Citing Neo-Nazi and Racist Sources, Buchanan Sounds the Alarm
The man is to the point. "This new book deals with the vanishing white race and the vanishing European race and the death of our culture and civilization," he says, "and these are very sensitive subjects."
Could that be the voice of William Pierce, America's foremost neo-Nazi, flogging his latest tome? No, actually, it's erstwhile presidential candidate Pat Buchanan, whipping up interest in his own new book, The Death of the West, in an interview this spring with Southern Partisan magazine.
But there is a connection.
In the book and subsequent interviews, the recent Reform Party presidential candidate blows the lid off his extremist sympathies, relying on a whole array of extreme-right sources for "facts" that seem to support his ideas — among them, a 1993 broadcast of Pierce's National Alliance radio show "American Dissident Voices."
The broadcast is cited as part of an attack on 1930s intellectuals for fomenting "social revolution."
The thesis of The Death of the West is fundamentally alarmist: White people (that is, Europeans and their U.S. descendants) are not reproducing fast enough to replace themselves, while non-Westerners are multiplying at a terrifying pace.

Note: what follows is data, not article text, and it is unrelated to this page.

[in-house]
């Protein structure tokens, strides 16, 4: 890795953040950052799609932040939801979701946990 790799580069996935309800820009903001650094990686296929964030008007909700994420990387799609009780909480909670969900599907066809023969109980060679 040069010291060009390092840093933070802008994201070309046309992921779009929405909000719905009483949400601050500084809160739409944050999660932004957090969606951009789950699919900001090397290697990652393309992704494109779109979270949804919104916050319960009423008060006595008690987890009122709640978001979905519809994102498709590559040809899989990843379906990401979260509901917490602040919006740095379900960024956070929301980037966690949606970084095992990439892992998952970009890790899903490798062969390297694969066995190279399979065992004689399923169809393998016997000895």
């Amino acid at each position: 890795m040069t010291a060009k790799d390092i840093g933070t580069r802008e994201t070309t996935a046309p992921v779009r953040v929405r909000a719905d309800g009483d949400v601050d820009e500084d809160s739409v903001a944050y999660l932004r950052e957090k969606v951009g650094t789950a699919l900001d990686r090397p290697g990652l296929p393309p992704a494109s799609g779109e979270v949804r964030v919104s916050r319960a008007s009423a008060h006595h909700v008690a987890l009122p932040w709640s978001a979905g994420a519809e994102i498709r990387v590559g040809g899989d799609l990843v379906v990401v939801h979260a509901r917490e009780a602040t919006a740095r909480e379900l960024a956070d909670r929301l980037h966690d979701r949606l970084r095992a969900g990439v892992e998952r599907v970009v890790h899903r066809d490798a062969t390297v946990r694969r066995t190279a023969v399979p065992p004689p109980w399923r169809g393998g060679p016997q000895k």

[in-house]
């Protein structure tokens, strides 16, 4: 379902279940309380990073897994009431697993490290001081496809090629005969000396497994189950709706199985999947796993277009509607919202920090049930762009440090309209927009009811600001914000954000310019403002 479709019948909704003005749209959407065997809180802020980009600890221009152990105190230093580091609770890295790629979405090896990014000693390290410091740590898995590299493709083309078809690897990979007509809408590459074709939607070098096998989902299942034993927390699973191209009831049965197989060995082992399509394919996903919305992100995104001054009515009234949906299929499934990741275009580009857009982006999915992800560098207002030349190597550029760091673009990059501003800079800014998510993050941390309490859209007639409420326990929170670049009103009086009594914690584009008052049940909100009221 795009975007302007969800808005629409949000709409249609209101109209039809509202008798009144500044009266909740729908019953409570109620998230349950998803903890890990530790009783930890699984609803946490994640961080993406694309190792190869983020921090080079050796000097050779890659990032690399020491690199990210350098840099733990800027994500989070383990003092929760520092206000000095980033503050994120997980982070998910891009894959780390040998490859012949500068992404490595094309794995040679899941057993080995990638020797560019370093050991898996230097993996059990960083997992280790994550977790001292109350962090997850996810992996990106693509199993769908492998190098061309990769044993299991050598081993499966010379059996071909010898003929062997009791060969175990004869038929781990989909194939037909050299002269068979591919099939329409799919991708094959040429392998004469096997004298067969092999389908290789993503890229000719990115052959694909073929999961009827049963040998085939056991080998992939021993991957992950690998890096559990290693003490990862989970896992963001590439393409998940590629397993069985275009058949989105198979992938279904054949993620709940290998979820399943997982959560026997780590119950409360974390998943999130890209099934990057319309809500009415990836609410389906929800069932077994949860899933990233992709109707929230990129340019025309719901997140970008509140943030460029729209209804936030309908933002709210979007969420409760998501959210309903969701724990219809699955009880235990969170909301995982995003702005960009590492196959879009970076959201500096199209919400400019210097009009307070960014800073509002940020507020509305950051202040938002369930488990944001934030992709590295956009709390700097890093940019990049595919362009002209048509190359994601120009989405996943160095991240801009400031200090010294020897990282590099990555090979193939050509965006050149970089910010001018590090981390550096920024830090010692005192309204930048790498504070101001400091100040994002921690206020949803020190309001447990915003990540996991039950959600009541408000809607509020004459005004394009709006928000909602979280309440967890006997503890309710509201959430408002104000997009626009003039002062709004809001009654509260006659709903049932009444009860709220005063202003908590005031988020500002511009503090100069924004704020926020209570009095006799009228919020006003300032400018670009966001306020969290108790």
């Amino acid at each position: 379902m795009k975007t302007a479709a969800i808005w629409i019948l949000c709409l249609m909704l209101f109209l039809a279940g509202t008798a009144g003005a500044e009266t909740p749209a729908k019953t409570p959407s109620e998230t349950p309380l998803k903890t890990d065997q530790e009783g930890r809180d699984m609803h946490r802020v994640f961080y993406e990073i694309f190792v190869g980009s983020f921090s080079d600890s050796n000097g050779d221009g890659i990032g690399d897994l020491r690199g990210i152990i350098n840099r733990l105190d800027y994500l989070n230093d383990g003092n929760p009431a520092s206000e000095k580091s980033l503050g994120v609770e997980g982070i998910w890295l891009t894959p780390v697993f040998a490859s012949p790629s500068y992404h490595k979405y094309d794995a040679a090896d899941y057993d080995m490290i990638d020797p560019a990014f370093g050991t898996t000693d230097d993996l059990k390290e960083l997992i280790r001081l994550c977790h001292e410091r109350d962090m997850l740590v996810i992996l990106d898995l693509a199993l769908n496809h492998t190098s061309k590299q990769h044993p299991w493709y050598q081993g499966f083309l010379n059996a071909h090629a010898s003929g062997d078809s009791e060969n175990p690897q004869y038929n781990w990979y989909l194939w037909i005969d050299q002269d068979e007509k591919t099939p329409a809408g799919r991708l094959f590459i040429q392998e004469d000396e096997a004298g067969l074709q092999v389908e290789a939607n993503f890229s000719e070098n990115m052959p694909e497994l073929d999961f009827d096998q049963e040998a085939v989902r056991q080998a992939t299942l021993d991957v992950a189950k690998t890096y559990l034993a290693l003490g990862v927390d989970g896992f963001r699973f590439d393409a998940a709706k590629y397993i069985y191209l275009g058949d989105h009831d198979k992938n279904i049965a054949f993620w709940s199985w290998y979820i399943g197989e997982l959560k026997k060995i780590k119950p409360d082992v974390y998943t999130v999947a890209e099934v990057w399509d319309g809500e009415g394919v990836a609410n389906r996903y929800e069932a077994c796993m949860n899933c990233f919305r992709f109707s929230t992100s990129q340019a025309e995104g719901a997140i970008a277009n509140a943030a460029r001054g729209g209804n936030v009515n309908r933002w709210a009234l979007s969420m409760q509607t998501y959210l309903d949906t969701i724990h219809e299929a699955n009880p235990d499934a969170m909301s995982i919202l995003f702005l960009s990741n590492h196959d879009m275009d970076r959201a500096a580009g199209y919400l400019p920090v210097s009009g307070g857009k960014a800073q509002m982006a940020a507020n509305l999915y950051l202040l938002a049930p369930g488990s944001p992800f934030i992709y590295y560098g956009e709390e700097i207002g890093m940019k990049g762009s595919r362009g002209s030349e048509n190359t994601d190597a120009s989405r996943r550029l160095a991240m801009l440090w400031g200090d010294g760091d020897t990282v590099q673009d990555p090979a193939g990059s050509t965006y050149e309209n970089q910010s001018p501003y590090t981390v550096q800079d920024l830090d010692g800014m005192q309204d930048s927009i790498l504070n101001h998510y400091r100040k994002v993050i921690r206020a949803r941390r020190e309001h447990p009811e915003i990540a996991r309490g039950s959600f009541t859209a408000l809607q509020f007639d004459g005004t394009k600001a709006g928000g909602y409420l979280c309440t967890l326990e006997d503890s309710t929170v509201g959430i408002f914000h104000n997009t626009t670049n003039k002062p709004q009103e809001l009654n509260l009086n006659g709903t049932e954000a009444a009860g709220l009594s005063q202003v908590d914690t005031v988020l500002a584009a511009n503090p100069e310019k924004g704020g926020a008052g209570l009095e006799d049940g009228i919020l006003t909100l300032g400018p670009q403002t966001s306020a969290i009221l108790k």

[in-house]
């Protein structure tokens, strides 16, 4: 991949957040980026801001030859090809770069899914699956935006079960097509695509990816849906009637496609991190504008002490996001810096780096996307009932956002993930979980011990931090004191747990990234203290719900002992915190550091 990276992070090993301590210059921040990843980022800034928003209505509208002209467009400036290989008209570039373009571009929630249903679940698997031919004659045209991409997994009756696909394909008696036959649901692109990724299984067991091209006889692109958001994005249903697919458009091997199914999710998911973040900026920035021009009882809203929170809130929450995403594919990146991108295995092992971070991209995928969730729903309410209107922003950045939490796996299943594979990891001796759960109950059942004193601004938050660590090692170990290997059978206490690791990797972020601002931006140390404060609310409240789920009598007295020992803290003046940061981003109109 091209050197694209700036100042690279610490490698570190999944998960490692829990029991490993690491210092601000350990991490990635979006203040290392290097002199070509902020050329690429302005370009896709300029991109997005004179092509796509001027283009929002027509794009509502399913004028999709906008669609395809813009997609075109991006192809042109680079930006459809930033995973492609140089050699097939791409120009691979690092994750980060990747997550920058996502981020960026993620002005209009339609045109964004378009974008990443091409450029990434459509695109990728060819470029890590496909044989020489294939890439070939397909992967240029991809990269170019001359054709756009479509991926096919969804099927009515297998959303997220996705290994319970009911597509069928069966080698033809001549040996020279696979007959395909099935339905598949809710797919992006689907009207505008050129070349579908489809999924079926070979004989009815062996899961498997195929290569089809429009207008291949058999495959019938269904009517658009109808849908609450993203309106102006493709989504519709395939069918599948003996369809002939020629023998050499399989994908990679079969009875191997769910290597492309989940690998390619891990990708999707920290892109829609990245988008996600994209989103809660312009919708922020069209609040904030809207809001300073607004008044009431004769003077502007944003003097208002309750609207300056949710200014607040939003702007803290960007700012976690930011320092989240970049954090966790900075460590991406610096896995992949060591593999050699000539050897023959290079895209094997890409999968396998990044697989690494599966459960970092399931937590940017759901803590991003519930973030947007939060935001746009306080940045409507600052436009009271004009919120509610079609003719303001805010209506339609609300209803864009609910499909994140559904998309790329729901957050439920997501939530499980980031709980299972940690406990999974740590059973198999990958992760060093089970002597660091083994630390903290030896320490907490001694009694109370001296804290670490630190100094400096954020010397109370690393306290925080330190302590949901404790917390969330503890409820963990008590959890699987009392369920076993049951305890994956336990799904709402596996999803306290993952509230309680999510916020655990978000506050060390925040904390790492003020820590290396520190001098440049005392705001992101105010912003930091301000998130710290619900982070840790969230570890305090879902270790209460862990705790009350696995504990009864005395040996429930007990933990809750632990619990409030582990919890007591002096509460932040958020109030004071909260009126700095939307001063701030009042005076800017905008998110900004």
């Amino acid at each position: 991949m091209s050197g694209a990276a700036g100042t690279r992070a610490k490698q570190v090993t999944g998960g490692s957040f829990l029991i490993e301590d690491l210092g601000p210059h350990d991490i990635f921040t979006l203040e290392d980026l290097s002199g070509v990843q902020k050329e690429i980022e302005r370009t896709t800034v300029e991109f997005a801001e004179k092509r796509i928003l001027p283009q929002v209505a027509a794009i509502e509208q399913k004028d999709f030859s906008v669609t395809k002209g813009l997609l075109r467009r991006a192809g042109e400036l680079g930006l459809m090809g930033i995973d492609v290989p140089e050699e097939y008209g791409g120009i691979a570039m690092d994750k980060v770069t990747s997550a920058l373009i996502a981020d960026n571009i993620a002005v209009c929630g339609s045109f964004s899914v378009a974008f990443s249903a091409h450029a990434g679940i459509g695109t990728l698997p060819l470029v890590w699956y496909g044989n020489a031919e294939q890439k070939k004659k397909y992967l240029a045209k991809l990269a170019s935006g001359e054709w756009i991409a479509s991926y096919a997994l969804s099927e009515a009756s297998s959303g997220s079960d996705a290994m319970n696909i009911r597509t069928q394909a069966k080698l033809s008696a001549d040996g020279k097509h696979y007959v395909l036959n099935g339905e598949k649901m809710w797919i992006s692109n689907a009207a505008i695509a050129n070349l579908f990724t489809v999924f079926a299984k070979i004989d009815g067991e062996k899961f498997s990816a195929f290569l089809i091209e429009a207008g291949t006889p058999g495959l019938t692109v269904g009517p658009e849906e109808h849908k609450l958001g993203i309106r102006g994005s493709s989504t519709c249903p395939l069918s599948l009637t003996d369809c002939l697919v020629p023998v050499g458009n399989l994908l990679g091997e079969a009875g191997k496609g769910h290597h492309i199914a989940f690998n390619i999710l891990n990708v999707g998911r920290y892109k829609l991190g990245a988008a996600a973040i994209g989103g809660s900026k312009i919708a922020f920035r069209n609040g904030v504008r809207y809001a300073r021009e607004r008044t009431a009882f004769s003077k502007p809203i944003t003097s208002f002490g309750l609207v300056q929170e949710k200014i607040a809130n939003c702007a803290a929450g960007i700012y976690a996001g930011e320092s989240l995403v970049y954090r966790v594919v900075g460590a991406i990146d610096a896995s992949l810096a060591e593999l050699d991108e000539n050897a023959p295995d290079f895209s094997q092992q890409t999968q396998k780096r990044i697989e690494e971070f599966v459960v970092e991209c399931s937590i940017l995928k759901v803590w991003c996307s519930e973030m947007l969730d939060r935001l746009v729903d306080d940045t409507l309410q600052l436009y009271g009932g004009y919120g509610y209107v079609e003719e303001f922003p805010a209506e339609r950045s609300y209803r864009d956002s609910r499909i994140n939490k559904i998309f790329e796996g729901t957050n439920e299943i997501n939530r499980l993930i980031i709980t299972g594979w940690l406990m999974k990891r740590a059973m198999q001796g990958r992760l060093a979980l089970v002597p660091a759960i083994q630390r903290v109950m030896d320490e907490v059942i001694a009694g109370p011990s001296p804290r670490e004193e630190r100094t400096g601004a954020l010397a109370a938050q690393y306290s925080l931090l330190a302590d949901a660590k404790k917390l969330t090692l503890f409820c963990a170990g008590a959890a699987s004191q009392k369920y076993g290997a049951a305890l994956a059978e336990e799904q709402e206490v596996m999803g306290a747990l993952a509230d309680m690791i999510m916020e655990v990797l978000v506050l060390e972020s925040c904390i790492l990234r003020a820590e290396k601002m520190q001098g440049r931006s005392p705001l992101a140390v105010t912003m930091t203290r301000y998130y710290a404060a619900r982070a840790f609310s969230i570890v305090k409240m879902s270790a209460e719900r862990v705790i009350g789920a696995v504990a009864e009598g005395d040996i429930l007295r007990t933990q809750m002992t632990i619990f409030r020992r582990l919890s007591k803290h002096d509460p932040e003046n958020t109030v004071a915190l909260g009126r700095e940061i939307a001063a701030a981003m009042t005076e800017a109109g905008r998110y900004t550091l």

As a result, Buchanan says, the "greatest civilization in history" is headed for an early grave. America will be a Third World nation by 2050, the three-time presidential candidate predicts.
Along the way, Buchanan relies on the discredited work of the hate group New Century Foundation (which publishes American Renaissance, a magazine devoted to "scientific" racism) to suggest that blacks are inherently more criminal than whites.
In arguing that America is "beyond refutation" a Christian nation, he regurgitates the views of Christian Reconstructionists — people who want to replace democratic rule with Old Testament law — like Gary DeMar, Otto Scott and George Grant.
And Buchanan buys into the wildly conspiracist claim of the anti-immigrant hate group American Patrol/Voice of Citizens Together that Mexican forces are about to retake the American Southwest and create a new nation called Aztlán.
For good measure, he quotes from an infamous American Patrol videotape.
It could have been worse. Buchanan's fast friend and editor, Sam Francis, told a February American Renaissance conference that Buchanan's publisher, St. Martin's Press, had "removed many explicitly racial passages" from the book.
According to Francis, St. Martin's also insisted Buchanan change his working title: The Death of Whitey.